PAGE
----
This introduction to a new series I am creating for parents on teaching children who are outside the box. It covers the 5 essentials parents need to consider when determining what areas can hinder or enhance success related to their abilities.. to access the free video click on this link below
This video is an introduction to what I will develop on this Christian Special Education page.
What you will learn
What is the most important thing about working with children with or without special needs? And, why should you care?
In episode 1 of The Ruth Meed Christian Special Education show, I reveal why every individual who serves children or adults, with or without obvious special needs must pay attention to the Biblical model of special education or possibly miss important things that mean the difference between making a positive impact or being a source of unnecessary pain for the person with disabilities.
Find out about:
• What a teacher learned who had taught for 20 years.
• The 6 ways the Bible tells us people learn and demonstrate their learning. VAKT DW
• Why you should take a second look at how Jesus taught to become a better teacher.
This video is an introduction to what I will develop on my Christian Special Education page. The point of the page is to develop a series of courses to offer practical help with teaching or parenting youngsters with disabilities. It is not intended to be all-encompassing as there are many resources out there. It is initially designed to link the biblical ideas with practical tools for the parent and educator. As time goes on other things will be added as I develop a better understanding of what you need to hear more about related to education especially special education, from a biblical perspective.
My public FB education page is here: https://www.facebook.com/Meeditationseducation/
The link to the private FB group is here: https://www.facebook.com/groups/473518573288672/
There are 3 simple questions to screen folks who come into that page to limit scammers etc.
By the way. You have to come back and watch more videos in the series to find out about the Bell:)
“It’s yours really it is!”
“No I don’t believe you, I think you are wrong!” Those words still echo in my mind years later when I think of this story that happened in 1994. I remember the date because I have it written on the bottom of the figurine and who gave it to me.
In the years that I was working at Boylston Home, I had lots of adventures with the girls. All of them were wisdom developing experiences.
One spring afternoon Jada came bouncing in the door from school with a beautiful little Precious Moments figurine in her hands. She pranced up to me with a delighted look on her face and proceeded to hand me this little figure with joy. I said “thank you dear, but where did you get this?” My heart was already sinking because Jada was known for having slippery fingers and coming home with things that did not belong to her.
“It’s for you Miss Ruth! I got it for you!” She gushed happily, pushing the figurine into my hands.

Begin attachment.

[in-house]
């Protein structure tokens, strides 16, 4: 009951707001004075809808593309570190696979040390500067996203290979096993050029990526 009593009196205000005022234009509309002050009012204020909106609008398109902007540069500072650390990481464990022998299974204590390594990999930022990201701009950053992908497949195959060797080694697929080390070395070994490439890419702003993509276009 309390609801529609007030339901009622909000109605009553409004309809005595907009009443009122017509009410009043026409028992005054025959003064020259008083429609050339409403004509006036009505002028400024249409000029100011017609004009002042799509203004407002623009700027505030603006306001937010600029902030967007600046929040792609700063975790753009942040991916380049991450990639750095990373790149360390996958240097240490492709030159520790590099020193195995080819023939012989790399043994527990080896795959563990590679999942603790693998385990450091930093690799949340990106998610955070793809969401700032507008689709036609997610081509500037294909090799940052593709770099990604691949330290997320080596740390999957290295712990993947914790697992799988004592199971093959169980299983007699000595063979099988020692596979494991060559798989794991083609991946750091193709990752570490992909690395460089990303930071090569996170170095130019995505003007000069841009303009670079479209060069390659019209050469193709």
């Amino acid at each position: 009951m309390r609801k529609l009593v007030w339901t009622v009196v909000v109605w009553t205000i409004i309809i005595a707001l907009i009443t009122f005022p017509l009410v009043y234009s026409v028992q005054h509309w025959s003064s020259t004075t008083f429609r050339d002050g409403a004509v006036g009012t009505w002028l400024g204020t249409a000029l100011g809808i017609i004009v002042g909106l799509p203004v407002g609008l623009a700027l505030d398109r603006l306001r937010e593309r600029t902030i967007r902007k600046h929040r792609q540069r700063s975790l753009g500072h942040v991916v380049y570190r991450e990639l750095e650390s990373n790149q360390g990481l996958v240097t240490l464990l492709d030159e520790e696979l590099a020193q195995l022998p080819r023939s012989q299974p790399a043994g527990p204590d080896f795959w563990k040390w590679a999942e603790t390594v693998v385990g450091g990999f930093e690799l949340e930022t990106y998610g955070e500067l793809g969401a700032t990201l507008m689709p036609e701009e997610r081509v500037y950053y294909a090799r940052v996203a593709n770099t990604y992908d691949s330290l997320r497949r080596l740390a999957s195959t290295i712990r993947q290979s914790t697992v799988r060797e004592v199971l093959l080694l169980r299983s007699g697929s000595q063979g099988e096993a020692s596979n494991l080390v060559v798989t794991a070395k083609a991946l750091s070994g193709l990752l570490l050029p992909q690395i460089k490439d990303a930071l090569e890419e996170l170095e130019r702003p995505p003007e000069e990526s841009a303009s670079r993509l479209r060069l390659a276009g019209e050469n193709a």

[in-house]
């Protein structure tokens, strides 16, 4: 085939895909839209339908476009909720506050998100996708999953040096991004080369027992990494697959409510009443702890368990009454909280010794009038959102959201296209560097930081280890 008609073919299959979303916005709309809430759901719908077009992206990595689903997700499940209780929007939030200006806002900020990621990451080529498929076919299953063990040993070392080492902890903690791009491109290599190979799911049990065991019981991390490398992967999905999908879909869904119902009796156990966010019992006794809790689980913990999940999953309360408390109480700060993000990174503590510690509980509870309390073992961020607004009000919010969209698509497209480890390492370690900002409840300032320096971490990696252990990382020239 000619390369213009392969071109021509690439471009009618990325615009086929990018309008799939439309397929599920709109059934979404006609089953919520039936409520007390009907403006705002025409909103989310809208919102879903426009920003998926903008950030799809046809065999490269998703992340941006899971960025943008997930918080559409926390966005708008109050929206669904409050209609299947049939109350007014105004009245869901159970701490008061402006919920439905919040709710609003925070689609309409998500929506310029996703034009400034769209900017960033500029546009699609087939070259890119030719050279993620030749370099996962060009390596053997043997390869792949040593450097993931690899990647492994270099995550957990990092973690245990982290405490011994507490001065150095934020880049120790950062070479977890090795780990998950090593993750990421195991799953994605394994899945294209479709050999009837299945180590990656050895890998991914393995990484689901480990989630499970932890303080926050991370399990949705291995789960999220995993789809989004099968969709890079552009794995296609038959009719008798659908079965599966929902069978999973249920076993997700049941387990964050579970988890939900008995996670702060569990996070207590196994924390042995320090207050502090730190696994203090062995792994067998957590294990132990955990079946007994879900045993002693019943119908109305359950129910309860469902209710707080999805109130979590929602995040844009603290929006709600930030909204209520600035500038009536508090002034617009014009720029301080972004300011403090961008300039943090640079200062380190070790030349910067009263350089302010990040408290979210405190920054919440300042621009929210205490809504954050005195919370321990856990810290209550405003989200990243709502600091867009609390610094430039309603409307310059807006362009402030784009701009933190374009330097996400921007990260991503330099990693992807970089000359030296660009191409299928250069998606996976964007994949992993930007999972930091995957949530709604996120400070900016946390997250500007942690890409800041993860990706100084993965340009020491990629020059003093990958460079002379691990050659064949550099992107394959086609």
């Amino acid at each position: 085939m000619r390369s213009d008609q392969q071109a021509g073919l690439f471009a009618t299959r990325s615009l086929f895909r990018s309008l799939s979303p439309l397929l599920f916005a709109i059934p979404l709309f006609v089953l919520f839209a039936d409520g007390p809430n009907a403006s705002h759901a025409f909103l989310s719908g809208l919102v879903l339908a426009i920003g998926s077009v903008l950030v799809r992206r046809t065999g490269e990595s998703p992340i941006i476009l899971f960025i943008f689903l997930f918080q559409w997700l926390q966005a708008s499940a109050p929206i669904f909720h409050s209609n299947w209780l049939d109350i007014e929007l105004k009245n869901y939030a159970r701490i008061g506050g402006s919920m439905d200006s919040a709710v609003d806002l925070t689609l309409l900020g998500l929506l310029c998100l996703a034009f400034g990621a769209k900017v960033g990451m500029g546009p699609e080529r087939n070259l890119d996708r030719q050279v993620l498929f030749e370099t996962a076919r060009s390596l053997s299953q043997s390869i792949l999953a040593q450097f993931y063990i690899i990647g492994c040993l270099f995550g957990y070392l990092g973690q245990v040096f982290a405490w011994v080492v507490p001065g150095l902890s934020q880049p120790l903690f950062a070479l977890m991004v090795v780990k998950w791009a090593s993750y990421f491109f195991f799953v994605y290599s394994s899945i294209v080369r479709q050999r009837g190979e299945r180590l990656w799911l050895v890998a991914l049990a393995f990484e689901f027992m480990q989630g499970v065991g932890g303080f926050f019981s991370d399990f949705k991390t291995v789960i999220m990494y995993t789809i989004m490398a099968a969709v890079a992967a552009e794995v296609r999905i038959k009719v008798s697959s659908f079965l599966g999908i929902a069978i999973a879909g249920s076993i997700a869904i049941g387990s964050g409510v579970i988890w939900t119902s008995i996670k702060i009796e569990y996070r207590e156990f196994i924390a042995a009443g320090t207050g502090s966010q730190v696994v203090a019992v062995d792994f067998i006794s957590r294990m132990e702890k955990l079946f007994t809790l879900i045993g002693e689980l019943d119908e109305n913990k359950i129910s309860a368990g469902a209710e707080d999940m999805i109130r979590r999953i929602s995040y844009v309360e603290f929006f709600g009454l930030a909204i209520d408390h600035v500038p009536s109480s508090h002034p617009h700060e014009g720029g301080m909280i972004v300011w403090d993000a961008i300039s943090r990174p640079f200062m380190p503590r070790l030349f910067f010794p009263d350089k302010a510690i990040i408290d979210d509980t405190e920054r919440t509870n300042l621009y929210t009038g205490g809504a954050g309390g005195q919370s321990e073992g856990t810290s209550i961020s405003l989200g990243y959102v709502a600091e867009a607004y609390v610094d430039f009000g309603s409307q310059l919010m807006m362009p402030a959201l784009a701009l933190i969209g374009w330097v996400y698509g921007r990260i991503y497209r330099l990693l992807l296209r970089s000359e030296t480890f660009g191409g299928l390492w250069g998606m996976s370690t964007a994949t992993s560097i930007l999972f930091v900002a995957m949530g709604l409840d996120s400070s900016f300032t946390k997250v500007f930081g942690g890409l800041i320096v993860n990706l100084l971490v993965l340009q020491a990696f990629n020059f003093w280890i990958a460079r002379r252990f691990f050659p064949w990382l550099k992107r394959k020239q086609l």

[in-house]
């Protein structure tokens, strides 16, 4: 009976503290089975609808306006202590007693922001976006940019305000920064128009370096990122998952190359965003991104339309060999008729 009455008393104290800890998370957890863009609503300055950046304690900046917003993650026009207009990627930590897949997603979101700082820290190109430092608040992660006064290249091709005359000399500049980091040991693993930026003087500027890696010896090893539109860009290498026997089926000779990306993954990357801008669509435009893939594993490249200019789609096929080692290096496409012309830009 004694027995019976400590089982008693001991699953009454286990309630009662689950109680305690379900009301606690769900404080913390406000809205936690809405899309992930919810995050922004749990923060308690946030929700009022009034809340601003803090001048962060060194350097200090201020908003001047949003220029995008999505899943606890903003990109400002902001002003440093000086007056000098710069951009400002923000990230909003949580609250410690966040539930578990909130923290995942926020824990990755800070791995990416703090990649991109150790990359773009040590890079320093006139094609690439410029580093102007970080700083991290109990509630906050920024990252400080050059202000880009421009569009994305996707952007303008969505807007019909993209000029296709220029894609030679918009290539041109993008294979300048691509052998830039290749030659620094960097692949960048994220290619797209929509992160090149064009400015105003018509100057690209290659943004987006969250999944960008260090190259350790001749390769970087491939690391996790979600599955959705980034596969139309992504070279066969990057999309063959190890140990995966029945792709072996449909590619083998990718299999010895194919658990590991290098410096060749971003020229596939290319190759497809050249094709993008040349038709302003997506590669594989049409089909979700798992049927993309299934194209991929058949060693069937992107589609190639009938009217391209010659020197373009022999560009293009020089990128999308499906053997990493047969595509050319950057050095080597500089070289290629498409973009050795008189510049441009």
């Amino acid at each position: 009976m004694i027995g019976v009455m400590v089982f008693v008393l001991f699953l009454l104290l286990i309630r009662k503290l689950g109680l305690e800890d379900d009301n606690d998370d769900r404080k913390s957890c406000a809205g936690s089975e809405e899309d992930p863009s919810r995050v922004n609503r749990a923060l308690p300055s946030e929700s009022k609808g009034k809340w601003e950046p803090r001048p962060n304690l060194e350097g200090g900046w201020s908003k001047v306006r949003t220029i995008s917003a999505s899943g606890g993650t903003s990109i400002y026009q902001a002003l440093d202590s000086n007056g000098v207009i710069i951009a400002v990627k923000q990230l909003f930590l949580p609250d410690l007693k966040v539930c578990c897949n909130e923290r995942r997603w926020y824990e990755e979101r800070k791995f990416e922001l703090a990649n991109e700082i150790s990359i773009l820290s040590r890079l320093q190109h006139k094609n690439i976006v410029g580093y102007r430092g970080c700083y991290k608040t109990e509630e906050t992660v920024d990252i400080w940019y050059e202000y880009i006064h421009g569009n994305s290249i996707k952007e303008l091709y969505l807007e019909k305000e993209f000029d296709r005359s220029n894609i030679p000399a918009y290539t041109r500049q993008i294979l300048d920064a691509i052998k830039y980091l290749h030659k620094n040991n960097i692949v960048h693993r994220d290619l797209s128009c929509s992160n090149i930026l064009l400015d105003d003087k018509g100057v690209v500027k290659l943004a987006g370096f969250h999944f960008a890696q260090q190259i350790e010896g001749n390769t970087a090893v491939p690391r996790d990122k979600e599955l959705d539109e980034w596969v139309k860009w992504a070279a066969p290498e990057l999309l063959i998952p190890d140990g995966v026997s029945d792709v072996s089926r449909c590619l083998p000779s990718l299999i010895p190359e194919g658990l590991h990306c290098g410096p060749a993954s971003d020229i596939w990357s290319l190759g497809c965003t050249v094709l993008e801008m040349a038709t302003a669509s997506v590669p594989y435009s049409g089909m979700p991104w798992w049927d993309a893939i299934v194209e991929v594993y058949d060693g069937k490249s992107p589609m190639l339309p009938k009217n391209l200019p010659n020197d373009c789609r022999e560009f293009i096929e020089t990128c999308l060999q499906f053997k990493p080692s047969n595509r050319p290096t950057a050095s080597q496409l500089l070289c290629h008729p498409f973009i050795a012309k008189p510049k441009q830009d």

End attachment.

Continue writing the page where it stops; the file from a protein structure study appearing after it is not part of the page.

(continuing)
I asked her again, “Where did you get this?”
“I got it at school, Miss Ruth. It’s for you! I got it for you!” She was not to be discouraged.
“Are you sure are you telling me the truth or Did you steal this from someone?” I was sure I was going to have to take her to someone again and make her give it back..
“No, no! I got it for you honestly I did.” She was starting to look a little crestfallen at my continued questioning.
“Jada, I’m sorry I can’t believe you. You’ve taken things from people before that weren’t yours and I’m afraid you might have stolen this too. I have to call your teacher and she going to tell me where you really got this from so you need to tell me now.”
She barely paused but firmly reassured me, “Yes, Miss Ruth, yes ! I know you like precious moments, so I got if for you honest!”
I walked away from her with a heavy heart knowing that she had probably stolen it wondering “how am I going to deal with this? I’ll try to give her the benefit of the doubt and I will call her teacher tomorrow.”
The next morning I called the teacher.
“Hello, Miss Smith? I’m sorry, I hate to bother you, but you know how we have this history of Jada taking things that don’t belong to her? Well, last night she came home with a Precious Moments figurine. It’s really cute and I have no idea where she got it from can you help me out?”
“Yes Ruth, I would love to tell you what happened with that. Jada knows we have a prize box and a month-and-a-half ago I brought in that figurine and put some high points on it because it has value. Jada took one look at it and she said, “I know Miss Ruth loves Precious Moments, I’m going to earn that figurine for her!” She spent the entire month earning the points, by good behavior, by working hard, by doing everything that she was supposed to do and getting along with her classmates so she could “buy” that from the prize box for you. That figurine is really yours! I have been very proud of her effort and you can be as well!”